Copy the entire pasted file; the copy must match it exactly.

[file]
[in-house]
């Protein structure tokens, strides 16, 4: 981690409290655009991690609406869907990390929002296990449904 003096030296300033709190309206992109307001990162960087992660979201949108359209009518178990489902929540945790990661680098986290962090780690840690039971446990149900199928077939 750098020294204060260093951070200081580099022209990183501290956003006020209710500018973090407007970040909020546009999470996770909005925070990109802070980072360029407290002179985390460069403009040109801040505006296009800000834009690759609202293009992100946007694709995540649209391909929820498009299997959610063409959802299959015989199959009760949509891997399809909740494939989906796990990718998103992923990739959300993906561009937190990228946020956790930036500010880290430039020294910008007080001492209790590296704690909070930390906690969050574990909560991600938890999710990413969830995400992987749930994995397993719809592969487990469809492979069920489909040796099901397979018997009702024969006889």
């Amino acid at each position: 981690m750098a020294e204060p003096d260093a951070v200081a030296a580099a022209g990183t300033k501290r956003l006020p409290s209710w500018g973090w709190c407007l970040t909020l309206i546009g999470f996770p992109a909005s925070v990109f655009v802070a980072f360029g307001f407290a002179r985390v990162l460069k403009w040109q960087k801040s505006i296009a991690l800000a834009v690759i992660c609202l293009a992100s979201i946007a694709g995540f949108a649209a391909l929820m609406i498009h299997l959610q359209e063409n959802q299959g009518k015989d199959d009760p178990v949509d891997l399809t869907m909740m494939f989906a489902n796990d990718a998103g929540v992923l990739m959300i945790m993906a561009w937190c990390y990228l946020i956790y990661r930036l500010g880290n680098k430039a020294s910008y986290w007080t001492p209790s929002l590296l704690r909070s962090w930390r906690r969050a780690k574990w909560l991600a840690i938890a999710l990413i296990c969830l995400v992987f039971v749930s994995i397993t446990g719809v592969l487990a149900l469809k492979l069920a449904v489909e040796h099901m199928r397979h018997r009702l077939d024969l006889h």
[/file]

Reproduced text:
[in-house]
């Protein structure tokens, strides 16, 4: 981690409290655009991690609406869907990390929002296990449904 003096030296300033709190309206992109307001990162960087992660979201949108359209009518178990489902929540945790990661680098986290962090780690840690039971446990149900199928077939 750098020294204060260093951070200081580099022209990183501290956003006020209710500018973090407007970040909020546009999470996770909005925070990109802070980072360029407290002179985390460069403009040109801040505006296009800000834009690759609202293009992100946007694709995540649209391909929820498009299997959610063409959802299959015989199959009760949509891997399809909740494939989906796990990718998103992923990739959300993906561009937190990228946020956790930036500010880290430039020294910008007080001492209790590296704690909070930390906690969050574990909560991600938890999710990413969830995400992987749930994995397993719809592969487990469809492979069920489909040796099901397979018997009702024969006889």
């Amino acid at each position: 981690m750098a020294e204060p003096d260093a951070v200081a030296a580099a022209g990183t300033k501290r956003l006020p409290s209710w500018g973090w709190c407007l970040t909020l309206i546009g999470f996770p992109a909005s925070v990109f655009v802070a980072f360029g307001f407290a002179r985390v990162l460069k403009w040109q960087k801040s505006i296009a991690l800000a834009v690759i992660c609202l293009a992100s979201i946007a694709g995540f949108a649209a391909l929820m609406i498009h299997l959610q359209e063409n959802q299959g009518k015989d199959d009760p178990v949509d891997l399809t869907m909740m494939f989906a489902n796990d990718a998103g929540v992923l990739m959300i945790m993906a561009w937190c990390y990228l946020i956790y990661r930036l500010g880290n680098k430039a020294s910008y986290w007080t001492p209790s929002l590296l704690r909070s962090w930390r906690r969050a780690k574990w909560l991600a840690i938890a999710l990413i296990c969830l995400v992987f039971v749930s994995i397993t446990g719809v592969l487990a149900l469809k492979l069920a449904v489909e040796h099901m199928r397979h018997r009702l077939d024969l006889h």